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Gumbo

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Gumbo is a stew or soup originating in Louisiana which is popular across the Gulf Coast of the United States and into the U.S. South. It consists primarily of a strong stock, meat and/or shellfish, a thickener, and the vegetable "holy trinity" of celery, bell peppers, and onion.

Left: Roux-less gumbo with okra.

The key ingredient is okra, from the African name of which the dish takes its name. Gumbo is traditionally served over rice. There is also a traditional meatless lenten variety called gumbo z'herbes (from the French gumbo aux herbes), essentially a gumbo of smothered greens thickened with roux.

Having originated in New Orleans, Louisiana, created by the French, but enhanced by additions from other cultures, gumbo is the result of the melting of cultures in Louisianan history. For example, the dish itself is based on the French soup bouillabaisse, along with the "Holy Trinity," which is of Spanish origin—the ingredients are similar to a sofrito—and the use of filé powder (ground sassafras leaves) which is Native American. 

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A typical gumbo contains one or more kinds of poultry, shellfish, and smoked pork. Poultry used is typically chicken, duck, or quail. Local shellfish such as the freshwater crawfish and crab and shrimp from the Gulf of Mexico are frequently used. Tasso ham and andouille sausage provide a smoky flavor to the dish.

Left: Andouille sausage, a gumbo ingredient.

Gumbos can be broadly divided between those that use okra as a thickener, and recipes using filé powder. Roux may be added to either.

Another division in types of gumbo is between Creole and Cajun styles. Creole gumbos generally use a lighter (but still medium-brown) roux and include tomatoes, while Cajun gumbos are made with a darker roux and never contain tomatoes. Tomatoes are used in Creole gumbo due to the influence of Italian immigrants to the city.

Gumbos can be broadly divided into three categories: those thickened with okra, those thickened with filé powder, and those thickened exclusively with roux. Modern recipes of both okra and filé categories generally call for a roux that provides additional thickening and flavoring. Okra and filé powder are, at least historically, not used together in the same dish. You may, however, see a lighter roux combined with roped (sautéed plain to remove the 'stringy' effect) okra and topped with filé after cooking for the sweet flavor.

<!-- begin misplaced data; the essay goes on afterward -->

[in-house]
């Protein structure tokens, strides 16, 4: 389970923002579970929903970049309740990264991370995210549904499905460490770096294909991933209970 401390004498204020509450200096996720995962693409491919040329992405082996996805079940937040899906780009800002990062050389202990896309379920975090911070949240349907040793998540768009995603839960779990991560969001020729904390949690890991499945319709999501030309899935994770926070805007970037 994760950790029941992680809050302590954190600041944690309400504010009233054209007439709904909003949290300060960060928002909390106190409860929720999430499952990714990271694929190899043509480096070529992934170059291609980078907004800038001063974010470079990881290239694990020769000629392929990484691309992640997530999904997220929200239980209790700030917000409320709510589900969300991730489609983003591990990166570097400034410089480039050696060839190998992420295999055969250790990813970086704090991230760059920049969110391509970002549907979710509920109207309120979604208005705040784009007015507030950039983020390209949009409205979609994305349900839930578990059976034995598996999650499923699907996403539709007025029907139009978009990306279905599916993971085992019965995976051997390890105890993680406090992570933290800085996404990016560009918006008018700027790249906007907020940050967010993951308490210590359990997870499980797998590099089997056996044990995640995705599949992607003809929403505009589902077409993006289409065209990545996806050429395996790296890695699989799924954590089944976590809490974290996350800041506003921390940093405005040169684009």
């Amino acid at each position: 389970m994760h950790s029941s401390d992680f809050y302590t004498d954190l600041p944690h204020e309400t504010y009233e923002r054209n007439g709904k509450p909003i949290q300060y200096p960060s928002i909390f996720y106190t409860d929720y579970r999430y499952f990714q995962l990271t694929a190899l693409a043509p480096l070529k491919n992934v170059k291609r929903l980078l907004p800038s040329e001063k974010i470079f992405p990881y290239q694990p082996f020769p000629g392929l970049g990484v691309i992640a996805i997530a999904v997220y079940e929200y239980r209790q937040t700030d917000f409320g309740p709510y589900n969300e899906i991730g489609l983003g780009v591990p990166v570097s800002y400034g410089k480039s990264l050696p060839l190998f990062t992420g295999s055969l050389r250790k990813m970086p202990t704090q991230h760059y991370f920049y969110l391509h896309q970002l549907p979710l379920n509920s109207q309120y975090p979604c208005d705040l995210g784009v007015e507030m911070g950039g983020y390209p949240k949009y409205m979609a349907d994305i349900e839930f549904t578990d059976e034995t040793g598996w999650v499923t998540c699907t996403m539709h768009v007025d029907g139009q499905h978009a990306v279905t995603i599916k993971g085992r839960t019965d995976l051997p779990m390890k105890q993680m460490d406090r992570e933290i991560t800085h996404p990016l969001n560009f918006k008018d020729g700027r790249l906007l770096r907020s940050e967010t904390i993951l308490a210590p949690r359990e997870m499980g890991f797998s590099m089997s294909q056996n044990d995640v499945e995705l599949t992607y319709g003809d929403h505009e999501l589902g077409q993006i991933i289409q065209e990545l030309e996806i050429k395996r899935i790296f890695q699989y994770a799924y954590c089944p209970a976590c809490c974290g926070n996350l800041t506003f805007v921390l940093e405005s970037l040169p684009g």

Filé powder, ground dried sassafras leaves, was in wide use by the native Choctaws when European colonists arrived. In modern recipes, filé gumbos use roux as their primary thickener, with filé powder added as preferred at the table by the eater.

A dark roux as used in a Cajun gumbo is cooked until extremely dark. Butter will burn if used to make this type of roux, so lard or oil are the fats of choice. If the roux is to be used with okra, a lighter color may be desired, as the flavor of a dark roux is quite overpowering. Most Creole gumbos do not use as dark a roux as the Cajuns, but a medium reddish-brown type roux; the word roux is a french word that means "russet-red." The "holy trinity" of onion, celery, and bell pepper will often be cooked in the hot roux itself before the stock is added.

The traditional practice of using okra in the summer (in season) and filé in the winter has played a role in defining the kinds of gumbo usually associated with each. These associations are not hard and fast rules, but more of a general guide. For example a purely seafood gumbo is usually not thickened with filé, while one that is purely meat and game would usually not have okra. This reflects traditional practices of fishing and crabbing in warmer weather and hunting and butchering in cooler weather.

Steamed or boiled long-grained rice is usually eaten with gumbo. The ratio of soup to rice is a matter of personal taste, and varies from "damp rice" to a little rice in a bowl of broth.

Traditional side dishes include potato salad (sometimes instead of rice, from the influence of German immigrants in the 19th century), fresh New Orleans style French bread, crackers, and baked sweet potatoes.

Below is a simplified recipe of Chicken and Andouille Sausage Gumbo - a soup or stew which is thickened using okra and dark roux from the southern United States.

Chicken and Andouille Sausage Gumbo Recipe Ingredients

  • 1 cup (240ml) canola oil
  • 1 cup (240g) flour
  • trinity
  • 2 bell pepper
  • 1 large onion
  • 4 stalks of celery
  • home-made chicken stock; or, water if absolutely necessary
  • Chicken breasts
  • 1 package of pre-cooked andouille sausage or other spicy sausage
  • cayenne pepper to taste
  • salt to taste
 

Serves: three persons.

Time: 1 hour approx.

Advice: Use home-made chicken stock instead of water. Water has no flavor by itself, and store-bought chicken stock has way too much salt.

Recipe Cooking and Preparation Method

 
  1. Brown outside of chicken breasts in small amount of oil then set aside.
  2. Make a roux in a large saucepan.
  3. Add Trinity to roux and soften.
  4. Slowly stir in water.
  5. Cut up chicken breasts and add to gumbo to cook until done.
  6. Slice up pre-cooked andouille sausage and add 1/2 hour later.
  7. Simmer.

Food Serving Suggestion

 

  1. Serve in a bowl with a little rice and green onions on top.
  2. Hot sauce can be added to taste.
  3. Filé may be added to thicken individual servings as served.
  4. Gumbo will be better if left over night and eaten the next day.

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